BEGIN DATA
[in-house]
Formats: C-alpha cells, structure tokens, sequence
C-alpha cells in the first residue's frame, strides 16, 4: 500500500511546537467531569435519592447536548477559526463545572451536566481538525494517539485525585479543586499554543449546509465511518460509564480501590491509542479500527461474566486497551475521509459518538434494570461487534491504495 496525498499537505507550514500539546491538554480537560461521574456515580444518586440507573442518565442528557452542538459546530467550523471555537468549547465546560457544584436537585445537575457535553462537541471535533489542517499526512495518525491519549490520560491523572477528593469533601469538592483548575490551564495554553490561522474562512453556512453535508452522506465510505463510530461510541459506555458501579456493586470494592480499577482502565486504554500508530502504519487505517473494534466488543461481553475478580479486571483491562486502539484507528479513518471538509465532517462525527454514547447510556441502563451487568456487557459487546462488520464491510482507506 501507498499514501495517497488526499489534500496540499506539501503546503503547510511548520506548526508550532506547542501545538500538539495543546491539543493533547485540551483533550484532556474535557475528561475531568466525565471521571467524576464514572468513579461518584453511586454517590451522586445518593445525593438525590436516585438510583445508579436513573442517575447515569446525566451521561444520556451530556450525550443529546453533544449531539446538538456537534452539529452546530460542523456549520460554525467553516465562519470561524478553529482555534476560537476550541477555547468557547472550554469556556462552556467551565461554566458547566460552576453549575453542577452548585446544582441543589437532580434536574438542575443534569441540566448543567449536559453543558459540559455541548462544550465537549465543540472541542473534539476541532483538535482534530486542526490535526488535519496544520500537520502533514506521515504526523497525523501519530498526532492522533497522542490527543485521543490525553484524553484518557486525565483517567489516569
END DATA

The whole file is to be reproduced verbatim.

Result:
[in-house]
Formats: C-alpha cells, structure tokens, sequence
C-alpha cells in the first residue's frame, strides 16, 4: 500500500511546537467531569435519592447536548477559526463545572451536566481538525494517539485525585479543586499554543449546509465511518460509564480501590491509542479500527461474566486497551475521509459518538434494570461487534491504495 496525498499537505507550514500539546491538554480537560461521574456515580444518586440507573442518565442528557452542538459546530467550523471555537468549547465546560457544584436537585445537575457535553462537541471535533489542517499526512495518525491519549490520560491523572477528593469533601469538592483548575490551564495554553490561522474562512453556512453535508452522506465510505463510530461510541459506555458501579456493586470494592480499577482502565486504554500508530502504519487505517473494534466488543461481553475478580479486571483491562486502539484507528479513518471538509465532517462525527454514547447510556441502563451487568456487557459487546462488520464491510482507506 501507498499514501495517497488526499489534500496540499506539501503546503503547510511548520506548526508550532506547542501545538500538539495543546491539543493533547485540551483533550484532556474535557475528561475531568466525565471521571467524576464514572468513579461518584453511586454517590451522586445518593445525593438525590436516585438510583445508579436513573442517575447515569446525566451521561444520556451530556450525550443529546453533544449531539446538538456537534452539529452546530460542523456549520460554525467553516465562519470561524478553529482555534476560537476550541477555547468557547472550554469556556462552556467551565461554566458547566460552576453549575453542577452548585446544582441543589437532580434536574438542575443534569441540566448543567449536559453543558459540559455541548462544550465537549465543540472541542473534539476541532483538535482534530486542526490535526488535519496544520500537520502533514506521515504526523497525523501519530498526532492522533497522542490527543485521543490525553484524553484518557486525565483517567489516569